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Remnants of Lusik Agouletsi’s Past.

To my deep conviction, a human has to pass a long way during his life, yet he is formed as a personality only when he unites his soul and roots with his culture and national lifestyle.”

-- Lusik Agouletsi

Lusik Agouletsi Samvelyan was born in Agoulis, Nakhijevan, in 1946. In 1953 her family moved to Yerevan. After studying art and painting she participated in a number of exhibitions and received many awards, including the Movses Khorenatsi Medal, which was given to her in 2010 by President Serj Sargsyan. I was recently able to spend time with this fascinating artist and record some of her reflections on her life and interests.

Lusik Agouletsi’s memories of childhood are vivid. There is little else in the world more powerful and important than those memories, she says. There was a spring in the neighborhood of the market where she grew up in Agoulis and her house was just a two-minute walk from it. When she was six years old, Lusik would sit by the spring and watch how the town’s women would bring their goods and chattels on trays and in buckets to wash and rub with ash.

“I saw so many incredibly beautiful things — Armenian trays, buckets, jugs, pitchers, clay pots and samovars. Such coppers things were imprinted with Armenian letters that could fascinate every educated person with their beauty and wonderful appearance,” she said.

In 1965, Lusik’s grandparents were still living in Agoulis. She would often visit them and work on her paintings there. She loved the streets of Agoulis, with its unique architecture and the houses where Armenians had planted walnut-trees in their gardens. For centuries Agoulis had been rich with merchants, intellectuals, clergymen and craftsmen. There was a library, a bathhouse, two storied and three-storied constructions, and cultivated gardens. But Agoulis gradually deteriorated. Near the bridge there was a red “tuff” church with an antique door. It was later torn down.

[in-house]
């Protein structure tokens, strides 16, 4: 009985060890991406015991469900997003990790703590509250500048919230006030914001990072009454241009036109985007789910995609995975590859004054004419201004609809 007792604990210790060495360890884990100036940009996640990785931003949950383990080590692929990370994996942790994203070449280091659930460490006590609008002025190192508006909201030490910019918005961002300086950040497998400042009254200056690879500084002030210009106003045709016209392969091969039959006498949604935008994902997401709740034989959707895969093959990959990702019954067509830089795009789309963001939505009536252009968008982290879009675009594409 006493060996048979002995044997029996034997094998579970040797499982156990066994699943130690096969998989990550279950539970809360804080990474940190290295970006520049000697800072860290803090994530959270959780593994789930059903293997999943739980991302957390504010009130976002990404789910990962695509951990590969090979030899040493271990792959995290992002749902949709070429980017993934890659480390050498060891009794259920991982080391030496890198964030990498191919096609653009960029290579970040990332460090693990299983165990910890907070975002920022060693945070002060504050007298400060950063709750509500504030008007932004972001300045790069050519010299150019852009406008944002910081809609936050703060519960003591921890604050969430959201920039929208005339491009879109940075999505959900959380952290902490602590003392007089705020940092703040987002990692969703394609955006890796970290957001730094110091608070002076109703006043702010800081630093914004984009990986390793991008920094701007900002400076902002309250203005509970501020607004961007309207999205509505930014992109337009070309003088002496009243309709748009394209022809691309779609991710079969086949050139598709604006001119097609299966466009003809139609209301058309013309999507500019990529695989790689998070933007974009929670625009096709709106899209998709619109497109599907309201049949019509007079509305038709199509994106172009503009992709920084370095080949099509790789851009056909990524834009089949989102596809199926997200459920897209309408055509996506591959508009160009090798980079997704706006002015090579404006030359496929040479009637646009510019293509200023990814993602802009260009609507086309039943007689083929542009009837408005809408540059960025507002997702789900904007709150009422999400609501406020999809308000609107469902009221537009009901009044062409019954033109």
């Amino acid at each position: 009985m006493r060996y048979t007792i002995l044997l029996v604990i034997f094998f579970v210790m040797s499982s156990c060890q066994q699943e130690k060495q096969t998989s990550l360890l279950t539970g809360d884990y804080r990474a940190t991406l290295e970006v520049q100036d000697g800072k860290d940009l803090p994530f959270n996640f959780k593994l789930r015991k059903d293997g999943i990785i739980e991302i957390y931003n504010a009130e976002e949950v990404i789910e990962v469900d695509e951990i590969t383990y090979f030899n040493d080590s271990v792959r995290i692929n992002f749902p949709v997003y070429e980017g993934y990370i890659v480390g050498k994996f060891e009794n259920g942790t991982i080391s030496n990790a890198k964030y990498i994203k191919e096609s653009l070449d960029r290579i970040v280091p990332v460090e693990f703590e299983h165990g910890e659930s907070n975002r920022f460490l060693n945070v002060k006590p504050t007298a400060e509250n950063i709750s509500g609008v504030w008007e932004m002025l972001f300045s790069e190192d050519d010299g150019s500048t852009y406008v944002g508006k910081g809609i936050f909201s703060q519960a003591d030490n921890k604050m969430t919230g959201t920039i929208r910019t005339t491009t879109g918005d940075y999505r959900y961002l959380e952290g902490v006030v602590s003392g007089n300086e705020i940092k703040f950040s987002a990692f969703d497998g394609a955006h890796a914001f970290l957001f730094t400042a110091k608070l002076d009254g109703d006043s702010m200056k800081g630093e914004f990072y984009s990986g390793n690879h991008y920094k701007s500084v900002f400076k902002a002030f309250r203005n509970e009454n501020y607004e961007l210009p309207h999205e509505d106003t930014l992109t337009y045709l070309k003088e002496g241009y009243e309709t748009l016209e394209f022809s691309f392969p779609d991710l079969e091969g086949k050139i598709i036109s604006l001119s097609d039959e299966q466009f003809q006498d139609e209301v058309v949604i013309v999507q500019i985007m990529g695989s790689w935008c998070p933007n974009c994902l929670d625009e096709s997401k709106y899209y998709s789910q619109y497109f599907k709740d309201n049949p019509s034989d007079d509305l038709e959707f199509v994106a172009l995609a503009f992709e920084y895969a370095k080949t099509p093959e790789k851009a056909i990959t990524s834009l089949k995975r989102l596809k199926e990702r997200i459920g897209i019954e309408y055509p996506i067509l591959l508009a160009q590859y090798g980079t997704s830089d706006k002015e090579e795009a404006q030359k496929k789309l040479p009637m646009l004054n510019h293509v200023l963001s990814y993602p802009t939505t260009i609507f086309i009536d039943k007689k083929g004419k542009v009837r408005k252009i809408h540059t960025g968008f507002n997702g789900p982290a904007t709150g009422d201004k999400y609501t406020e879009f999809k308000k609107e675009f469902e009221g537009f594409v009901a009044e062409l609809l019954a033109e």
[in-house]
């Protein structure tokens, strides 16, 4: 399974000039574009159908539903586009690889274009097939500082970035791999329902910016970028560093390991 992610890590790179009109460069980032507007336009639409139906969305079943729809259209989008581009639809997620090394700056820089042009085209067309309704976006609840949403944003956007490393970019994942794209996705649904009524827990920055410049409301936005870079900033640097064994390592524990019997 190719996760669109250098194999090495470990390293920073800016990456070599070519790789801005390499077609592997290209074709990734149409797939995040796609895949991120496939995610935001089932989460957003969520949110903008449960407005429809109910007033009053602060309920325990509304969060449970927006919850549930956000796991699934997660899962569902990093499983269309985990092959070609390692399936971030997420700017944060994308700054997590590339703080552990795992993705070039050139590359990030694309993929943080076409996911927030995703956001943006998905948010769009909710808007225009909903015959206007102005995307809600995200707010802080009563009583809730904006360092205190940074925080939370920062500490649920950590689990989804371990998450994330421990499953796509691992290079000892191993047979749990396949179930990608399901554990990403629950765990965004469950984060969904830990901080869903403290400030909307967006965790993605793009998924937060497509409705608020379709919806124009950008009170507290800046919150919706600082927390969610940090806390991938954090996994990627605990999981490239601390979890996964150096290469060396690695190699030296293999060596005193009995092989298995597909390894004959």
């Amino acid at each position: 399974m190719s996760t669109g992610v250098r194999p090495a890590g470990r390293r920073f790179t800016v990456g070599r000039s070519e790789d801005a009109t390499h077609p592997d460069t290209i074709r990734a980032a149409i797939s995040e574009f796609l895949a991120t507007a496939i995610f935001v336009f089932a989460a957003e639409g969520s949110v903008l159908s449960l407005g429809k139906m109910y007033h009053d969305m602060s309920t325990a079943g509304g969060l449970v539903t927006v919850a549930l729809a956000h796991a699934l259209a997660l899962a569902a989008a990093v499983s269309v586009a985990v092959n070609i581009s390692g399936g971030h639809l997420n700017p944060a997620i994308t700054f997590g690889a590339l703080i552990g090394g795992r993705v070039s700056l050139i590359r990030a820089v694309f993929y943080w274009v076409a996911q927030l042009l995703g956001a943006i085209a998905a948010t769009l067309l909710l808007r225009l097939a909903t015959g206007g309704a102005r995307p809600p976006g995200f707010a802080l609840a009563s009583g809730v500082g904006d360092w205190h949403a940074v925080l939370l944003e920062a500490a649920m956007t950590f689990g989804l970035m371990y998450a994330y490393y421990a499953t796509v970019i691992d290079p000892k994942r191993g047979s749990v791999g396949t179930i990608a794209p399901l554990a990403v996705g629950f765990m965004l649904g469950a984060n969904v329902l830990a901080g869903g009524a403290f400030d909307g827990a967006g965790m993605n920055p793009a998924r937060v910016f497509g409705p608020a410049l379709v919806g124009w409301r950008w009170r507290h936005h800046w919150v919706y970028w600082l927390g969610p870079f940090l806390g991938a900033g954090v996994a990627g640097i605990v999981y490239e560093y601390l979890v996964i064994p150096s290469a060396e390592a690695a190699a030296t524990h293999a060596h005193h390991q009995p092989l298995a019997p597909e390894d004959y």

“Seeing such things made me comprehend the stories of my grandfather in another way. The paved street, which stretched up into the Azerbaijani district, had had a fatal role for the people of Agoulis,” she said. “Before the Genocide, the Azeris had already decided to massacre the Armenians and that street was where the slaughter began.”

By the 1960s there were only four Armenians left in Agoulis. When she returned in 1975, Lusik saw many churches in ruins. Nearly all khachkars had disappeared and the cemetery near the market had been pulled down, too. By then her grandparents had left Agoulis, abandoning their beautiful house. Only one Armenian woman named Tamara had stayed. Lusik drank from the spring once more and washed her hands in the water for the last time. “Before leaving, I kissed the door of the house and went away with tears in my eyes. I left Agoulis and the seven graves of our ancestors. Now it is not difficult to imagine their destiny. That river carries the sullen history of my birth place.”

More of Lusik’s memories are captured in the book, “Remnants of the Past: A Collection by Lusik Agouletsi.”

Naira Hambardzumyan is one of this year’s Margaret Ajemian Ahnert Journalism Scholars.

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